3- Better Call Saul Season 4: Still for me the best television series out there. The attention to detail in each frame, and the creation of such an atmospheric soundscape continues to mesmerise me each year.

2- Blindspotting: This film absolutely took me by surprise. I could easily write a whole piece on the subtext of each scene, how every line of dialogue and action has a meaningful pay off, how the film can change its tone so expertly from comedy to dark drama… It’s the film I have rewatched the most on this list. The best script of the year by far, with one of my favourite film scenes EVER. You will know which scene I mean when it happens. Breathtaking.

1- The Square: And at number one, we have the funniest film of the year. And the film isn’t even a comedy. It’s a film you can’t fit into any genre, it contains everything about the absurdity of life, people, situations, but does it in such a fresh way, you can’t help but sit in wonder and astonishment as the whole thing bombards you with greatness. I loved, and adored this film. It’s strange and peculiar, and ever so crazy. Definitely not everyones cup of tea, but it was mine.

The Curse of a Short-Term Existence

Comments Off on The Curse of a Short-Term Existence

02/08/2018 – The all mighty homo-sapiens seem destined to live in cycles of repetition. They aren’t infinite – on average, they exist for about 80 years. During this lifespan, it’s very hard for most of them to make long term decisions, knowing that they won’t be around to witness the outcome. Homo-sapiens aren’t that humble; we gain emotional satisfaction and pride from the results of our actions.

We think, act, and seek short-term.

Humans have normalised and conformed over millennia, to the idea of having a family and continuing the blood line. Therefore, we find ourselves in a bubble that requires immediate attention, emotion and priority. This is now the real world, and its safety is of upmost importance. As the world continues to struggle along, for many, it’s all about strengthening the exterior of the bubble.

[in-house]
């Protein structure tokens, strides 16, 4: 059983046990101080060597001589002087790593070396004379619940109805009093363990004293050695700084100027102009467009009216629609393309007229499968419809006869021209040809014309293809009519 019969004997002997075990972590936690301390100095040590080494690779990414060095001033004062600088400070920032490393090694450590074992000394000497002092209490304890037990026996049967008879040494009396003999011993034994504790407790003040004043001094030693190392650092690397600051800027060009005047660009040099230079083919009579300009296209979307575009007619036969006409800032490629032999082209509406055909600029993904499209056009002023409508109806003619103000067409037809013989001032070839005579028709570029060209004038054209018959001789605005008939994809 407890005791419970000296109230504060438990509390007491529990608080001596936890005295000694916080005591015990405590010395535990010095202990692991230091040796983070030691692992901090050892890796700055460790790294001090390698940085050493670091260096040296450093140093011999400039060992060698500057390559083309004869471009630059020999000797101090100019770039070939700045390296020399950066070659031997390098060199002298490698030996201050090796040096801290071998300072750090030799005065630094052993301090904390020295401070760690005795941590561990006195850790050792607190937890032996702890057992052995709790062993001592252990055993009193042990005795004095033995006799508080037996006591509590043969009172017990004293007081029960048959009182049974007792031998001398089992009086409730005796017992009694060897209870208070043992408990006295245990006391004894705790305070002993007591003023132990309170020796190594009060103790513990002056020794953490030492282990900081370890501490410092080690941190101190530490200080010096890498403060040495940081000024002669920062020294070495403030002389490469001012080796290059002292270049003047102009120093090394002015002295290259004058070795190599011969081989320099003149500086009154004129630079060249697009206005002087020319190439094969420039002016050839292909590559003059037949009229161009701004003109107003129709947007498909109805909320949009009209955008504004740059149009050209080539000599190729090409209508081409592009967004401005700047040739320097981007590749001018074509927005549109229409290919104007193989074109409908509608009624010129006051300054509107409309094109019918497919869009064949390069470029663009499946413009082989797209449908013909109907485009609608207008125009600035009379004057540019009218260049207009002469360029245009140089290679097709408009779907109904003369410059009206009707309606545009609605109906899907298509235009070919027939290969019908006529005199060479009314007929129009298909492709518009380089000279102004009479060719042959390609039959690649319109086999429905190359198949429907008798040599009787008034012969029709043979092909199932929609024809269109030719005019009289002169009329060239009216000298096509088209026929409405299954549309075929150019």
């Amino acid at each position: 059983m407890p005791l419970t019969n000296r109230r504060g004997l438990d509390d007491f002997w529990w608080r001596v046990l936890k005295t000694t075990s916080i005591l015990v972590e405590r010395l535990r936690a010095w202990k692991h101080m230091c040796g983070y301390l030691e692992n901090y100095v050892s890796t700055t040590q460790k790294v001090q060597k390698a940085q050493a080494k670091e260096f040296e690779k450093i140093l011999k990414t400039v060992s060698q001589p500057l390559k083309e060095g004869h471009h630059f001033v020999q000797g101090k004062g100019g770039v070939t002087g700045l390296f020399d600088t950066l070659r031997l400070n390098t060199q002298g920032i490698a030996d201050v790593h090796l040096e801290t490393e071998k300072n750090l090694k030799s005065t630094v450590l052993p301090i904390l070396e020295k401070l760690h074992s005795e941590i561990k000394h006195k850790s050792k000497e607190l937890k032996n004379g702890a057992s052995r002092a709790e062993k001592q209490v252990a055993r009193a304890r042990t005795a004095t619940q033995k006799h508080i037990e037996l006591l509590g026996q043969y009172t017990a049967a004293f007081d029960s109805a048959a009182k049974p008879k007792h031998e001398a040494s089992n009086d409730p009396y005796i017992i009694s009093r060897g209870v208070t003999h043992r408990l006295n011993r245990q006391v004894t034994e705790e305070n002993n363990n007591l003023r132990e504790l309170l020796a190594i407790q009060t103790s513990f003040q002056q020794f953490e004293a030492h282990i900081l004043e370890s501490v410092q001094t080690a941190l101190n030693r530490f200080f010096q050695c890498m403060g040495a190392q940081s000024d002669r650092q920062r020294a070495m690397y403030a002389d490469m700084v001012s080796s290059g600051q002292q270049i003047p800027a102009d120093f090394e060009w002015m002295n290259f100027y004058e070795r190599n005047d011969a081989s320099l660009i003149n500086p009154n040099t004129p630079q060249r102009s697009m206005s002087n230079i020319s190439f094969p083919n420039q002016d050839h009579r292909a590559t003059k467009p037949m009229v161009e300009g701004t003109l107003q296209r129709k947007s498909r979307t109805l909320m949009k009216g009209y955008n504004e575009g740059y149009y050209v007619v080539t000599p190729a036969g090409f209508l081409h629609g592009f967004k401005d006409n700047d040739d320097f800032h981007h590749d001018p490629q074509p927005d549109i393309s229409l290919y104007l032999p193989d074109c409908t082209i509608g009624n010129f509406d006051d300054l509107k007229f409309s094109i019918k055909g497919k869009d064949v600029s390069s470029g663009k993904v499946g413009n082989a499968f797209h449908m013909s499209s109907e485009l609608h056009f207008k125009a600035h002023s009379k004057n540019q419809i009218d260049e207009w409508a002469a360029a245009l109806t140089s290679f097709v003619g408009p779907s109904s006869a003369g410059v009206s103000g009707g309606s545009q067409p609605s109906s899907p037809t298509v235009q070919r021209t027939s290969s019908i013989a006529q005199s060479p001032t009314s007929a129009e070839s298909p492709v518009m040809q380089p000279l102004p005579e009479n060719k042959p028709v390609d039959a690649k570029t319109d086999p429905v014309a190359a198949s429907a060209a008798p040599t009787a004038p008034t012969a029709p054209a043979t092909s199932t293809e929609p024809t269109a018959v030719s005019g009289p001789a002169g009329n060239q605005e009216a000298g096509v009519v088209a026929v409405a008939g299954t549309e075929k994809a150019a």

This bubble eventually becomes the old generation, and whom the new younglings look down on, just how the old look down on the young. The youth now look and act different, even speak strangely, whilst the inhabitants of the bubble see everything as a conspiracy to bring down what they have worked so hard to put together (It’s never really considered that putting a safe haven together shouldn’t be so hard, and be made much easier by our governments, who on the contrary, have fields of money trees).

In any case, a threat to this system is what the state and government fears the most. The best way for authorities to counter this is with basic human emotions. This will, in most cases, win over factual arguments or scientific research. A bus with an ad on the side stating a slogan of millions of pounds going to the NHS is more effective than newspaper articles saying this is not true. A politician, loudly and confidently stating what he is thinking, no matter how insensitive and horrifying, is more powerful and rewarding than someone else calmly observing the situation and stating the case of the opposite.

This is why governments and authorities speak a lot about change and vision, but in reality, especially in the attempt to seek re-election or to keep the people on their side, resort to more immediate and emotional responses to problems that arise. It’s all about the short-term, and how to preserve their existence during this time period.

This can be traced back to the history we have been taught in school. We were told that 1945 is where the modern world begins. Following two World Wars, we said ‘Never Again’. The United Nations is established and all is jolly good. This has always been the ultimate simplification. Maybe it is what most of us wanted to hear as a way to move on, but in reality, wars and atrocities never ended.